Jonathan has a rackmount Super Jupiter, and this is the analog editor for it. These things are highly sought after nowadays and are a lot more versatile than most synths of the era. The pad sounds on this thing are unmistakable and timeless, and you can make really sick synth bass patches, plucks, and strong leads too. I believe this is used on every house track Jonathan and I have produced together thus far.


The Roland RE-201 Space Echo is such a classic that as soon as you drop it on a sound you react on a gut level to its familiarity from so many recordings. It’s a time-travel device to the ‘80s when you pair it on a Roland synth. Kind of an instant Stranger Things effect but also trippy, dreamy, and dubby if you’re going for that.

The Roland RE-201 Space Echo is such a classic that as soon as you drop it on a sound you react on a gut level to its familiarity from so many recordings. It’s a time-travel device to the ‘80s when you pair it on a Roland synth. Kind of an instant Stranger Things effect but also trippy, dreamy, and dubby if you’re going for that.


An original Korg MS-20 also sits in Studio B. You can turn any sound into trashy candy by patching it through the audio pass-through on it. It makes things sound like they’re coming through the intercom on an analog spacecraft from a Stanley Kubrick film. The synth sounds are nasty too. Really gritty and intense with the filters opened up.

An original Korg MS-20 also sits in Studio B. You can turn any sound into trashy candy by patching it through the audio pass-through on it. It makes things sound like they’re coming through the intercom on an analog spacecraft from a Stanley Kubrick film. The synth sounds are nasty too. Really gritty and intense with the filters opened up.


Some interesting things are happening in the left-side Studio B rack. There’s the business end of a Super Jupiter, a rackmount Moog Voyager, a UBK Tweaker, and a Roland Dimension D chorus. The lesser-known (maybe) UBK Tweaker is a colorizing compressor that has a “Drive” knob that can analogize sounds. It’s really good at taking the digital edge off of sounds and filthing up the drum machines. You can get amazing kick sounds with this thing or use it to make hi-hats sound like trash can lids — nice trash like an upscale suburban neighborhood might have.


Jonathan just picked up the Ludwig kit literally a handful of days ago. It sounds really good so far but also makes Studio B into a mini ‘“jazz room” with the piano nearby. We like taking song titles from the jazz Real Book and making up our own new, jazz mockery songs that stray far from the originals and have obscenities in them. We both play jazz regularly and must do this to keep our sanity.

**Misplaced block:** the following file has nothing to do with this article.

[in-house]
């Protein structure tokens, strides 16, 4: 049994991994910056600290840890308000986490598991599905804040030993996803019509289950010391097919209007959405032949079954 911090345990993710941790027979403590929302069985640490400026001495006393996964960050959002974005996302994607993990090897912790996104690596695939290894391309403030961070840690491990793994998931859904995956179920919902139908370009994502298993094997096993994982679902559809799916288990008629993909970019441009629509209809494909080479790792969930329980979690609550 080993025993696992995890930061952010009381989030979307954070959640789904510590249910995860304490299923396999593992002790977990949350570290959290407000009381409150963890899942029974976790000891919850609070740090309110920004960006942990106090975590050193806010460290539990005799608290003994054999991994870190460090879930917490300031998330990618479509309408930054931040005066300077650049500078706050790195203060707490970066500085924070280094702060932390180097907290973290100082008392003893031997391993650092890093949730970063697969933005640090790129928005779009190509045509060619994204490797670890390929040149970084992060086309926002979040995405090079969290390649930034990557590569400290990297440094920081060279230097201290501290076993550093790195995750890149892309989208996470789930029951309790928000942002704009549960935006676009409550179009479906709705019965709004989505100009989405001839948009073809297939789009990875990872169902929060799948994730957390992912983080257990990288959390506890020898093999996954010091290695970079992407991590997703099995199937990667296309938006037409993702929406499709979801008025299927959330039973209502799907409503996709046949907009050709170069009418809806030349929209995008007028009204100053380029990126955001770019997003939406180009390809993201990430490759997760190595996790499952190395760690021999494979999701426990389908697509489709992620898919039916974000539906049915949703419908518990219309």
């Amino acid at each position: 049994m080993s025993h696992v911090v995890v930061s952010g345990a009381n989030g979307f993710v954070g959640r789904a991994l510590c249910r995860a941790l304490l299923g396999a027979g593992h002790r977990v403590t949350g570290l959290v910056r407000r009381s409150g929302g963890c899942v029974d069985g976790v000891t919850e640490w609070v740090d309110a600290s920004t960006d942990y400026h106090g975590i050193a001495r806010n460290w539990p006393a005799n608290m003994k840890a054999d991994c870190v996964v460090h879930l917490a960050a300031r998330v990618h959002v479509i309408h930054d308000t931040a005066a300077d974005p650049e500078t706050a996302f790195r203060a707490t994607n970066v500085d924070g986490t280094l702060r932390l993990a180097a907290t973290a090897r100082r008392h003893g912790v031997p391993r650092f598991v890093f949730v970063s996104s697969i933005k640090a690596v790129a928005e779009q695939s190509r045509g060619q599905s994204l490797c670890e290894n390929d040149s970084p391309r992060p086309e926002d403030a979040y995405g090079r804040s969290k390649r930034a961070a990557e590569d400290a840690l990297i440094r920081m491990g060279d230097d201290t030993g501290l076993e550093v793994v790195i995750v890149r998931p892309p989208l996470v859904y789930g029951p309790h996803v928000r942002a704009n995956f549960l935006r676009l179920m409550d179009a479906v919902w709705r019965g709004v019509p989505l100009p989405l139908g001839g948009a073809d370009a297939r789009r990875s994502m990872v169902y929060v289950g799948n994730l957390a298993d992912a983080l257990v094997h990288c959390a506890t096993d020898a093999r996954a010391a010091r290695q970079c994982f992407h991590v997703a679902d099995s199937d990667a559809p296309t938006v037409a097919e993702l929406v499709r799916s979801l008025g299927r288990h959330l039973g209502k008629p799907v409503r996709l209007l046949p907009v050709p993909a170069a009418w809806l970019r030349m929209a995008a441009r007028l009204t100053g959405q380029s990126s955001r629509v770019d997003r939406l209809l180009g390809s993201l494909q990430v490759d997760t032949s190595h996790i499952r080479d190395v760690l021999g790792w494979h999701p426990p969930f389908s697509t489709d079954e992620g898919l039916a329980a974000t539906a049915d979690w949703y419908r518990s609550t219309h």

Jonathan just picked up the Ludwig kit literally a handful of days ago. It sounds really good so far but also makes Studio B into a mini ‘“jazz room” with the piano nearby. We like taking song titles from the jazz Real Book and making up our own new, jazz mockery songs that stray far from the originals and have obscenities in them. We both play jazz regularly and must do this to keep our sanity.


I keep a Kimball baby grand in Studio B. It has to be tuned frequently, because the room is hit by the sun and is affected by temperature changes outside. Also, I discovered that the piano tuner I’ve been using is mostly deaf. I learned this after I had him tune it half a dozen times. Now I have it tuned before recording sessions by a new guy. It’s stiffer than a Steinway or Yamaha but sounds great on recordings.

I keep a Kimball baby grand in Studio B. It has to be tuned frequently, because the room is hit by the sun and is affected by temperature changes outside. Also, I discovered that the piano tuner I’ve been using is mostly deaf. I learned this after I had him tune it half a dozen times. Now I have it tuned before recording sessions by a new guy. It’s stiffer than a Steinway or Yamaha but sounds great on recordings.


We have a Hendrix-style Dual Showman head from the ‘70s that drives a Marshall half stack and has a really impressive tone when the right guitarist plugs into it. It sits in the live room, and it seems everyone wants to record on this thing when they see it.

We have a Hendrix-style Dual Showman head from the ‘70s that drives a Marshall half stack and has a really impressive tone when the right guitarist plugs into it. It sits in the live room, and it seems everyone wants to record on this thing when they see it.


A Hohner Pianet T floats around the studio and is occasionally used on recordings. Unlike the more sought-after N model, it uses rubber pluckers instead of leather ones (which disintegrate over time anyway). It sounds like a mini Fender Rhodes with a much more mellow attack. Very psychedelic-sounding, in my opinion. It also weighs five times what you’d think it would for its size, which is surprising every time you pick it up. You just never expect how much this thing weighs no matter how long you own one. Love it though, and it sounds great on afrobeat.

A Hohner Pianet T floats around the studio and is occasionally used on recordings. Unlike the more sought-after N model, it uses rubber pluckers instead of leather ones (which disintegrate over time anyway). It sounds like a mini Fender Rhodes with a much more mellow attack. Very psychedelic-sounding, in my opinion. It also weighs five times what you’d think it would for its size, which is surprising every time you pick it up. You just never expect how much this thing weighs no matter how long you own one. Love it though, and it sounds great on afrobeat.

Have a home studio you want to show off? Contact us at showusyourspace@reverb.com